Understanding this one concept allowed me not only to recognize the uniqueness of other people’s experiences but also the individuality of my own identity. The reason why I felt so torn between affinity spaces was because I felt like I was isolating pieces of myself from each other. I took those pieces that I had so carefully discovered and created a mechanical, separated body with them: My legs belonged to my Asian heritage, my arms my pansexual pride, my brain my neurodivergence and disability, and my chest my femininity. They were all a critical part of me, but they were all working separately. I wasn’t seeing how they all overlapped to define who I am.
In reality, the different parts of my identity are a cumulative soul in one body, bound together by free flowing veins of intersectionality that constantly overlap to create me: A full body mix of Japanese and Chinese culture, an American upbringing, a struggle of mental illness, a neurodivergent symphony, an attraction to any, and a chorus of female strength. This body of mine is so beautiful. Every part of myself works together everyday to help me be who I am and drive me to where I want to go. It’s messy and jumbled, but it’s me.
It’s amazing how our many identities connect with each other to create one incredible human being. We’re like paintings, layers and layers of color overlapping to create something beautiful. The issue with how we’re taught about forming our identity isn’t with the affinity spaces and support clubs for separate groups; it’s about the lack of intersectionality that we are taught growing up. It took eighteen years for me to consider that my identity was defined by the way the parts of myself interacted with each other rather than the way they interacted with themselves. All it took was one lesson from my Gender Studies professor for me to understand that about myself.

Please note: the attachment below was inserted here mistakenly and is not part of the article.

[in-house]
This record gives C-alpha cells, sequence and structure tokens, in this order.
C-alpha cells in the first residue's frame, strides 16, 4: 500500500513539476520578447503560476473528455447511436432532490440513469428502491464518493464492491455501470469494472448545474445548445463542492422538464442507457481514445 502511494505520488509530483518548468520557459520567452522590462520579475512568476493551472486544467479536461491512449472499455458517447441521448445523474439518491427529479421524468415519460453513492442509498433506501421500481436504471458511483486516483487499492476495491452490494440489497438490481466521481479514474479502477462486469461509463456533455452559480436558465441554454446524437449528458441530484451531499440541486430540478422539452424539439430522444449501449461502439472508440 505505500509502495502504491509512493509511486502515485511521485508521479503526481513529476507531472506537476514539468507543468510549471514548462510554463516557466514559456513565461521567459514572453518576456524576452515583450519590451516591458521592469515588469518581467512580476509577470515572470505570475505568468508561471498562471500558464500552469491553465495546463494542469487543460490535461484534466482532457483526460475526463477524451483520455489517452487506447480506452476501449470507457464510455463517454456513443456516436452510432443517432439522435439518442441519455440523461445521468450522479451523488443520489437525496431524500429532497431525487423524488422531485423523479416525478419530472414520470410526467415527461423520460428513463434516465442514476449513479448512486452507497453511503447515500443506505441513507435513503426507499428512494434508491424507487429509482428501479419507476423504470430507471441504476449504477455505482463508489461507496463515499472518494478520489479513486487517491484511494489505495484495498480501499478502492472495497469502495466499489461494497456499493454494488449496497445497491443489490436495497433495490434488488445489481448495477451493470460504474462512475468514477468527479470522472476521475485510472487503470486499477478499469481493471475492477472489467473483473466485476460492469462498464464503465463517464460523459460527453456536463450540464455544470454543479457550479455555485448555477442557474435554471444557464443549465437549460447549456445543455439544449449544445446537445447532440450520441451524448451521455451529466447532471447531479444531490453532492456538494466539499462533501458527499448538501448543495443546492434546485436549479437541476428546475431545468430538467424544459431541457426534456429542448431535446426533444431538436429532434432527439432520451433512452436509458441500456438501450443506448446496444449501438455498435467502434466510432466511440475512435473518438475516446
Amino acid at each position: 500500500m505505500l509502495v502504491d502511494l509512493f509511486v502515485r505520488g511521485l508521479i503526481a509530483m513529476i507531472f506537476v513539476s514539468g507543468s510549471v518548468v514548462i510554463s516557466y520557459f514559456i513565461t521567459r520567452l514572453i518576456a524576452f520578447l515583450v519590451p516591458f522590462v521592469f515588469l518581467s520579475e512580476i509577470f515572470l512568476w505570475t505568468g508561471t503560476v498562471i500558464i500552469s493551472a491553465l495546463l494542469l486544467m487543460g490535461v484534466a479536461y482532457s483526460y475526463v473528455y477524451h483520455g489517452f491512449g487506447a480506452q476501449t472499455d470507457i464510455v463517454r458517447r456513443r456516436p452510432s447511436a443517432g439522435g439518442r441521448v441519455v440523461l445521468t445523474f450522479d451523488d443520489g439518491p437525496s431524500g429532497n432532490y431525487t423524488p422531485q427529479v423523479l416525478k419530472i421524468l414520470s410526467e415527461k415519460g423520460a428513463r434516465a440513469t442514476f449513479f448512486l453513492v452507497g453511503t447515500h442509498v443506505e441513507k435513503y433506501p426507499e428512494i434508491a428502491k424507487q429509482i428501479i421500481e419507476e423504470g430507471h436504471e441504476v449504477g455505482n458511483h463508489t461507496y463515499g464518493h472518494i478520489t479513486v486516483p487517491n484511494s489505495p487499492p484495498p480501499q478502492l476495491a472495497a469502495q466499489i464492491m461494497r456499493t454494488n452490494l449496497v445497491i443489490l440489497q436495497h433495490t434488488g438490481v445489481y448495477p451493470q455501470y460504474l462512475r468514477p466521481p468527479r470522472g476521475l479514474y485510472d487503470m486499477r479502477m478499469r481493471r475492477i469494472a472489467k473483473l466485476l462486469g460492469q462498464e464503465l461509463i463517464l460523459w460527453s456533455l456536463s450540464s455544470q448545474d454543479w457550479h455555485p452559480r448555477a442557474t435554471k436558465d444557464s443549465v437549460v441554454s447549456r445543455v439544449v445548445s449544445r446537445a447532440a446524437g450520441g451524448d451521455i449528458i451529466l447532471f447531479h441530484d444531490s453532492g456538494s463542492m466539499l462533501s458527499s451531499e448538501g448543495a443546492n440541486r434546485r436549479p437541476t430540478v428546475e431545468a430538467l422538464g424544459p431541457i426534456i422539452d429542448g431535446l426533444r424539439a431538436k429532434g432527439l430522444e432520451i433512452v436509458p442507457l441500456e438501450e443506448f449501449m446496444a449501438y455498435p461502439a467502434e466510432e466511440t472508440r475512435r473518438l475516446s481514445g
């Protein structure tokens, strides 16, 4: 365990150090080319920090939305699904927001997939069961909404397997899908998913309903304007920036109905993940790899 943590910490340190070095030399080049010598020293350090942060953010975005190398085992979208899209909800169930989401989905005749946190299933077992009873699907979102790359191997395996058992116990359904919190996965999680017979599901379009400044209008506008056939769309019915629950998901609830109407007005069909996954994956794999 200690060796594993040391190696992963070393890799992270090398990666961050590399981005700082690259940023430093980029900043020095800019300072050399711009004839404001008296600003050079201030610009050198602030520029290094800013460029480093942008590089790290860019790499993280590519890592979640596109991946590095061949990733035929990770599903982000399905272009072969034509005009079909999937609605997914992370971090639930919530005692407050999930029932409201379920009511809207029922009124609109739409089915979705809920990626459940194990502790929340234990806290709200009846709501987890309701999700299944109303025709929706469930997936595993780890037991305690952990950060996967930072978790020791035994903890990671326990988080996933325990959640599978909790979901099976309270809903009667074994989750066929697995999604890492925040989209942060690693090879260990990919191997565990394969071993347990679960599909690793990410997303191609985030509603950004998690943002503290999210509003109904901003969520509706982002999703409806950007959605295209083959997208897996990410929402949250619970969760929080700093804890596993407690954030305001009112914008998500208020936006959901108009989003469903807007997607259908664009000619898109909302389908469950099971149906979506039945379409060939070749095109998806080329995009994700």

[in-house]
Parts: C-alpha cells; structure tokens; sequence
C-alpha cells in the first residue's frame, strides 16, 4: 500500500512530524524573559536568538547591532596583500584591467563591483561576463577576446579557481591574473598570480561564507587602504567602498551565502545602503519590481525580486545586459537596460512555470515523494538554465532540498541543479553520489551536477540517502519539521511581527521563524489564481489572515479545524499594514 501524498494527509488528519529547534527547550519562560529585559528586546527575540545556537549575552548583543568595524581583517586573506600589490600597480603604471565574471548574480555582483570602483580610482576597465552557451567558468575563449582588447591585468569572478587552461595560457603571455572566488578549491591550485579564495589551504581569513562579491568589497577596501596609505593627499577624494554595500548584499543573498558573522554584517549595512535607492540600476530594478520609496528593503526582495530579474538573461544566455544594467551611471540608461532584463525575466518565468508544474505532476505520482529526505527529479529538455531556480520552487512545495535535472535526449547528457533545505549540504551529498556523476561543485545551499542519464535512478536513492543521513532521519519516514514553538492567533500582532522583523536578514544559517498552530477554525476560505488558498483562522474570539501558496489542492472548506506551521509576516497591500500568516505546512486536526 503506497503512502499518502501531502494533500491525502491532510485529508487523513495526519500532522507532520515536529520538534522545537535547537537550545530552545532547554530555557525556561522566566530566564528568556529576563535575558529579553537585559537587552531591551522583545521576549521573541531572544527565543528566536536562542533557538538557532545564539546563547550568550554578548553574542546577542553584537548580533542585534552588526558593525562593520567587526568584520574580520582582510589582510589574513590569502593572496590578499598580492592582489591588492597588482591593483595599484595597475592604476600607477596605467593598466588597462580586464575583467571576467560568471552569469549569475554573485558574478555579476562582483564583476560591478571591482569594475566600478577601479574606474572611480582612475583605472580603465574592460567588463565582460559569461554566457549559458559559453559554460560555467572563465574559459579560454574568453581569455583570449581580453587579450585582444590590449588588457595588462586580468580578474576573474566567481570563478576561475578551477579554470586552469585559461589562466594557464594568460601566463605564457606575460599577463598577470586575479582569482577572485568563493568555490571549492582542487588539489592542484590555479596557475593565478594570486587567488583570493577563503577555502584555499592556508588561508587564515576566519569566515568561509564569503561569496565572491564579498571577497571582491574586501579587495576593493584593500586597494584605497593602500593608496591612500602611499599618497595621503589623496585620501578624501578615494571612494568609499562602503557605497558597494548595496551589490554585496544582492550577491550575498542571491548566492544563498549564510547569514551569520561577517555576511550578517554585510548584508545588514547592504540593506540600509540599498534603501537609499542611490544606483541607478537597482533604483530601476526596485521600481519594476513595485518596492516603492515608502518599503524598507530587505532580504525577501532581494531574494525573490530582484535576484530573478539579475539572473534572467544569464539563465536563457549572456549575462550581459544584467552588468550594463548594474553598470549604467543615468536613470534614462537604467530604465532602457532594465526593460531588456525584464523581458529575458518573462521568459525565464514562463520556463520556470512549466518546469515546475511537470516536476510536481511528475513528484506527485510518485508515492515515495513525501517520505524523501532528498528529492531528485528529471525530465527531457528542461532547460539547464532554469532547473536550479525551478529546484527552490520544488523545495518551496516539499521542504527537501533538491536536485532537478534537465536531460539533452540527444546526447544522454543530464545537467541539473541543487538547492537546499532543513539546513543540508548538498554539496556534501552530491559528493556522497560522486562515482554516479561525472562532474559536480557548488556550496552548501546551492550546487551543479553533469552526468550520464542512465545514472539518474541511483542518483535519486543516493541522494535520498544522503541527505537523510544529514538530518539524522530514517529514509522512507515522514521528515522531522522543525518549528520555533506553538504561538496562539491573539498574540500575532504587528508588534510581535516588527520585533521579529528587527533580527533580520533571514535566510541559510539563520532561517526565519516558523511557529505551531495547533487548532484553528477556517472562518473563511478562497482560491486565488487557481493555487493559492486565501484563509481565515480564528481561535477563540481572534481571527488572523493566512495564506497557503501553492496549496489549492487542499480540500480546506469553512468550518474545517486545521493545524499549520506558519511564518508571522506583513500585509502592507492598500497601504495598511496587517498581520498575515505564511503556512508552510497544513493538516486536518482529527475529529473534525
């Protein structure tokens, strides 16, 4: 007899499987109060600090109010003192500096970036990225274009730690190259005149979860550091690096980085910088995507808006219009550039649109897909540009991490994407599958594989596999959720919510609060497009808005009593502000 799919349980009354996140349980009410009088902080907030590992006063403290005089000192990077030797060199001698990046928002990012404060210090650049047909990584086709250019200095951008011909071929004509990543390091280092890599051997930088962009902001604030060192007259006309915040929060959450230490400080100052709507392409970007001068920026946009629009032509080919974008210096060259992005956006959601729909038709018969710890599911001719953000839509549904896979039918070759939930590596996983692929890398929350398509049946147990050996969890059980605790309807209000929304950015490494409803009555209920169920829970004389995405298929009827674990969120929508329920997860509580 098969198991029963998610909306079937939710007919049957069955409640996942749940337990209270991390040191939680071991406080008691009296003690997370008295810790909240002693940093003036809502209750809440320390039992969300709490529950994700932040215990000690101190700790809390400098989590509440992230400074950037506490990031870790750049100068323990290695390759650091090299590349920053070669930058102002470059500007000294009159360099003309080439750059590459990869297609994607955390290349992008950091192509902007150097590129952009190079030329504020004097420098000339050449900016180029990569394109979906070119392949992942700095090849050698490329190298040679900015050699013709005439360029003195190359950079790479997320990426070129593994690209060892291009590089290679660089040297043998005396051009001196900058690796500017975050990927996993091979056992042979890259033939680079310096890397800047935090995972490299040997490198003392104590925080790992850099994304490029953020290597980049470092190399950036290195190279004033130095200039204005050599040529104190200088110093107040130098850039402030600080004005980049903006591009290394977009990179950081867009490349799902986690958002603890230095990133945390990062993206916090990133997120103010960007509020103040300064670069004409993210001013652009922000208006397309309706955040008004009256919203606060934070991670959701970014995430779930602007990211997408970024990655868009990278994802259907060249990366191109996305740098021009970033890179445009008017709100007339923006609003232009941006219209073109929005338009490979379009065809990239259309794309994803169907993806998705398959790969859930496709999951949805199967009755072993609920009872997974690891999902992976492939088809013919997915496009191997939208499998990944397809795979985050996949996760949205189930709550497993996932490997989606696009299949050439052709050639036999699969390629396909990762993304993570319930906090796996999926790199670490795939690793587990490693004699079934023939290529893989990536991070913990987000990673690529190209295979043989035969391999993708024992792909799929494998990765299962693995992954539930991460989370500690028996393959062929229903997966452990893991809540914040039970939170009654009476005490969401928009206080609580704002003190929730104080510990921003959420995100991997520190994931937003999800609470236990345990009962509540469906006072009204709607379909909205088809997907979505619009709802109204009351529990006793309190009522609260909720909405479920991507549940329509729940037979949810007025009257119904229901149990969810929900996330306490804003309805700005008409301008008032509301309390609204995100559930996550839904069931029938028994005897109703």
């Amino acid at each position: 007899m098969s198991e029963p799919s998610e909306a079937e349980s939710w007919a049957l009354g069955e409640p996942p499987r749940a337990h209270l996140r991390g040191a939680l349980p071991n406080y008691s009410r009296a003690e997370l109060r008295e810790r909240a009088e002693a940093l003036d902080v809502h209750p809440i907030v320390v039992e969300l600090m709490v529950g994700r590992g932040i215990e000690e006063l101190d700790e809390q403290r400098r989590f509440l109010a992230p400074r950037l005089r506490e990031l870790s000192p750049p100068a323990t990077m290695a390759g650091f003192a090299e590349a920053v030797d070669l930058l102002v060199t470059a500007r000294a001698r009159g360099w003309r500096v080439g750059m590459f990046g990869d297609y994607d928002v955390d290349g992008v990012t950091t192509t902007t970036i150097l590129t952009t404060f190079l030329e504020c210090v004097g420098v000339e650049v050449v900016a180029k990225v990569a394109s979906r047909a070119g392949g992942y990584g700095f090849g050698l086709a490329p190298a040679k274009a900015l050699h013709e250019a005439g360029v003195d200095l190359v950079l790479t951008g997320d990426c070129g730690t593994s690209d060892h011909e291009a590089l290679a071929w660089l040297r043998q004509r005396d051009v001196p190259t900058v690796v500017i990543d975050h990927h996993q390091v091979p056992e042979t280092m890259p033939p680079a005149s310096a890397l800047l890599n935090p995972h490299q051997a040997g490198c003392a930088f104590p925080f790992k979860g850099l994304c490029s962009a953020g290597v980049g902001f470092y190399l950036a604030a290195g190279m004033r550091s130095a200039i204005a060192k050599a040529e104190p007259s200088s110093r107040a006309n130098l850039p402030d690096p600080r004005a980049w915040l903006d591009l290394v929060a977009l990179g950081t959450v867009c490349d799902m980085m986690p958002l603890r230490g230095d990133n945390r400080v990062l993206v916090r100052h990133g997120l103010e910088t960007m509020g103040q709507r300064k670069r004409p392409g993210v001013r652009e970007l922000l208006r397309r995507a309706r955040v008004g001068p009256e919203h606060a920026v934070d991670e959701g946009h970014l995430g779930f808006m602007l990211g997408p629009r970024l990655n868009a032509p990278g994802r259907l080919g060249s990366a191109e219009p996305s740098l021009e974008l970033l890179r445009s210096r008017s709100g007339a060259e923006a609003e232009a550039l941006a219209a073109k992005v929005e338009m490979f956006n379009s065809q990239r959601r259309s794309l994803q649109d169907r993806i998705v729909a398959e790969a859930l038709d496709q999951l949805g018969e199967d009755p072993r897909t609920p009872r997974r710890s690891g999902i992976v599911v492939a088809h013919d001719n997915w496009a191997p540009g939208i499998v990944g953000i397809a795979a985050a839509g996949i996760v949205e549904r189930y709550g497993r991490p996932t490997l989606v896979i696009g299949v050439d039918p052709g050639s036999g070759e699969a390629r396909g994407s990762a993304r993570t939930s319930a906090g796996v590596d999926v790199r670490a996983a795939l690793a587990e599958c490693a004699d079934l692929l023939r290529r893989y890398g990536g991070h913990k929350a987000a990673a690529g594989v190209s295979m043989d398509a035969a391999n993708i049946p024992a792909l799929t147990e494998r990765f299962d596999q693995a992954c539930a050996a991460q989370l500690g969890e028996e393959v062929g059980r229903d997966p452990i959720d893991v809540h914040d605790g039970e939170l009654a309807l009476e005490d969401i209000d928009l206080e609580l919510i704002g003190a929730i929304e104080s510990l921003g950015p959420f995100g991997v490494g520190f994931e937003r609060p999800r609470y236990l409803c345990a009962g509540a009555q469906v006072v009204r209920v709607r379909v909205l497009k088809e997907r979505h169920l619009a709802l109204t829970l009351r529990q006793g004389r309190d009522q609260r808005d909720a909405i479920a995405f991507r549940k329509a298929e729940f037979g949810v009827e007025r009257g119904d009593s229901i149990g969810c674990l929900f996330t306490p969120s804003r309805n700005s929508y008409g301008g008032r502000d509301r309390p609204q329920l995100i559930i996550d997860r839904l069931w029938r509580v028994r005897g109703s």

I’m about halfway into my first semester of university now, and I finally feel whole. I’m working as part of my Nikkei Student Union’s Community Service committee, keeping up to date with the Disabled Student Committee, and doing my best to attend events hosted by the Queer Alliance and Resource Center. More than anything, though, I’m constantly reminding myself that I’m still figuring myself out. My soul is a complex mix of unique parts of my identity, and I’m going to keep discovering new things about my beautiful identity that I never even considered. It’s okay if I let myself feel a little more Japanese one day or a little more queer one day because the rest of my identity always stays a part of me no matter what.